In the speech that launched his national political career in 2004, Barack Obama famously said, “There are no red states of America, or blue states of America, but only the United States of America.” Thirteen years later, I have reluctantly come to disagree. Now I think, 241 years after this Great American Experiment in democracy was fought for, and 152 after surviving a Civil War, it may be time for a divorce.
Our differences may be irreconcilable. And that may be OK. We’ve had a good run.
Here’s a quick test: put this article down, go freshen up your coffee, and come back with just one philosophy about which both Republicans and Democrats can agree.
Pencils down. What did you identify as our hopeful common ground, economically, politically, culturally? Me? I got nuthin, Jerry. Because there is no consensus on any shared facts. And therein lies the rub.
The words “trust” and “truth” share a semantic root. If we don’t trust one another’s sources, which more often than not we don’t, we don’t believe one another’s assertions of truth. Apparently, truth can be whatever you say it is.
So I say, somewhat satirically for the sake of questioning assumptions, and in the name of our hallowed Pursuit of Happiness, let’s just go ahead and have two separate countries, Red and Blue. Ok, three — Purple as well. For those who want it both ways depending on the context of the times.
Reds: you will be happy being exclusively privatized and Christian. Blues: you will be happy squabbling constantly about the definition of blue. Purples: heads up — you will be an attractive vacation destination.
I kid, of course. Kind of. What’s fascinating to me almost more than anything else is that the script hath been flipped. Traditionally moral relativists on the left (of which I am one) are now arguing for absolute truth, not Trump’s convenient “alternative facts.”
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Pick your pet issue. Any issue. One side says they have The Truth, the other side says they have The Truth, and the 4th Estate, Journalism, is supposed to have the role of stepping in as the Referee of Truth. That ain’t workin out so well as all of us yell at one another on the playground: “I’m right!” “No, you’re not, I’m right!” Hey, time out! You’re both right. And wrong at the same time. Humility is a major key to peace. But that ain’t workin’ out so well, either.
I work with toddlers who engage in more mature exchanges than some of our current potty-mouth politicians. Speaking of children, ultimately our primary responsibility is to model healthy behavior. If the kids I teach bragged about grabbing genitalia and shooting someone on Fifth Avenue, they’d be expelled. Guess I just showed my true blue colors there, huh? To quote the late great coach Vince Lombardi, “What the hell’s goin on around here?!”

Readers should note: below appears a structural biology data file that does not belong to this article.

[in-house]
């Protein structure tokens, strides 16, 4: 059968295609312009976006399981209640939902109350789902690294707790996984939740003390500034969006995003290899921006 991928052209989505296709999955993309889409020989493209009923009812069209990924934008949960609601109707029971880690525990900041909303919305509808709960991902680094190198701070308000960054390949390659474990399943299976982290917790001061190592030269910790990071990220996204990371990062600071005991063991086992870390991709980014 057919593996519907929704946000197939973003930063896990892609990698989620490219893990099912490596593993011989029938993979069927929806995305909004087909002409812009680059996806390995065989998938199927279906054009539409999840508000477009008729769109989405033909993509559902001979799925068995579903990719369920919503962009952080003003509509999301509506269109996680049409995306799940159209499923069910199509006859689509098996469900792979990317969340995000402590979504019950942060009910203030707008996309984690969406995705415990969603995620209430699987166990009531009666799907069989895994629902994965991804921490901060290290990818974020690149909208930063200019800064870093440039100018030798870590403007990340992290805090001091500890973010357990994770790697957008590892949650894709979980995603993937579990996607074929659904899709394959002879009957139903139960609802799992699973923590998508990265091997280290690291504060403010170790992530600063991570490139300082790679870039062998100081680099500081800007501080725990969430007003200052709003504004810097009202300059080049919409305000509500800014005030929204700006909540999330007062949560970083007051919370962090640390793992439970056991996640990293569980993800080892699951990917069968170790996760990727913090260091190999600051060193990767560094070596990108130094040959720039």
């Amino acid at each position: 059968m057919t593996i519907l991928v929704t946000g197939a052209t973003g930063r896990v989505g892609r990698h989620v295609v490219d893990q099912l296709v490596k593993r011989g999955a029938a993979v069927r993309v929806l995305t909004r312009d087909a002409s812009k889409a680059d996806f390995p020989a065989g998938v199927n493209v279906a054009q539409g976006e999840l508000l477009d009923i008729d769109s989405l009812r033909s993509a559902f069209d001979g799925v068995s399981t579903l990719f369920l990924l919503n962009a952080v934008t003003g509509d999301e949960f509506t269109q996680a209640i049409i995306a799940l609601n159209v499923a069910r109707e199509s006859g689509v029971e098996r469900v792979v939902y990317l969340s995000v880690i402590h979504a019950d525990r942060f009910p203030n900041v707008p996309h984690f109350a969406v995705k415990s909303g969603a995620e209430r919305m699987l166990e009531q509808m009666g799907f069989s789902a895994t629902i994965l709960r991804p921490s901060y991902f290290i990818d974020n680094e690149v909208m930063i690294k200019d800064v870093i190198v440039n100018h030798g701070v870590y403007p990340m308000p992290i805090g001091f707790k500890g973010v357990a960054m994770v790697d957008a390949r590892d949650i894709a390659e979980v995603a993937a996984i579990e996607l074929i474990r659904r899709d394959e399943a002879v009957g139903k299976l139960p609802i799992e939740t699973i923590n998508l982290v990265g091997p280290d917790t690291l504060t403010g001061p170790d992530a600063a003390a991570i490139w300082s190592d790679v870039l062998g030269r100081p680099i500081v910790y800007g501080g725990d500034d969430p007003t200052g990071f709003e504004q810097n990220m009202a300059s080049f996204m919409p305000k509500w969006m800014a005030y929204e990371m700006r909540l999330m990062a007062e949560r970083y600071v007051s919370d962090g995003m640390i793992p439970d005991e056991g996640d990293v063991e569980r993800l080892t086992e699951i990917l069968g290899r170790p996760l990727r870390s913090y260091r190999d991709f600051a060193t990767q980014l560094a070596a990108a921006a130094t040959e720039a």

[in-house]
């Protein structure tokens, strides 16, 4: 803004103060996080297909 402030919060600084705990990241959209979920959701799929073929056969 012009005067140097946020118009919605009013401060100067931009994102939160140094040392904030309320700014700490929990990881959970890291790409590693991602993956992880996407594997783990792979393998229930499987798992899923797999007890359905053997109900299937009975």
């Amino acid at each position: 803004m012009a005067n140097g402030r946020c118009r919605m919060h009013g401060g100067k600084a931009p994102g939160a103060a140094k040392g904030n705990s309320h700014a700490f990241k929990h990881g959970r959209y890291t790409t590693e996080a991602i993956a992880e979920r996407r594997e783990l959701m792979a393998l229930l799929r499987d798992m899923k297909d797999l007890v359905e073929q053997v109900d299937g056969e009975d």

I had a Political Science prof at Iowa State in the early ‘80s who gave me a couple nuggets of wisdom worth repeating today: a.) Gridlock can be a measure of healthy democracy. The more our Great Sausage Machine slows down because of its checks and balances, the less chance we have of authoritarian rule; and b.) Everything goes in cycles. The pendulum will swing back.
That includes the Mitch McConnell Rule. When he said in 2008 that he would “oppose every single thing President Barack Obama proposes,” well, what goes around comes around, Mitch.
Turnabout’s fair play. But it can also be childish.
So, here’s your homework assignment for tonight: listen to The Other Side. You don’t even necessarily have to talk to them. Just listen. Dems, turn on Rush and Fox. Repubs, watch Rachel Maddow. Take deep breaths. Acknowledge that you aren’t always correct, and find at least one agreement upon which you can build a civil future. Repeat. I will offer a grade of “E” for Effort. Extra credit: actually become friends with your enemies.
As for me, I’m gonna go put on some Crosby, Stills & Nash, and listen to my favorite lyric: “We’ve got to get ourselves back to the garden.” That’s my common ground.
• Scott Koepke is the Education Director for Grow: Johnson County, a hunger relief farm in Iowa City. He also volunteers at two local correctional facilities, Oakdale IMCC and the Linn County Juvenile Detention Center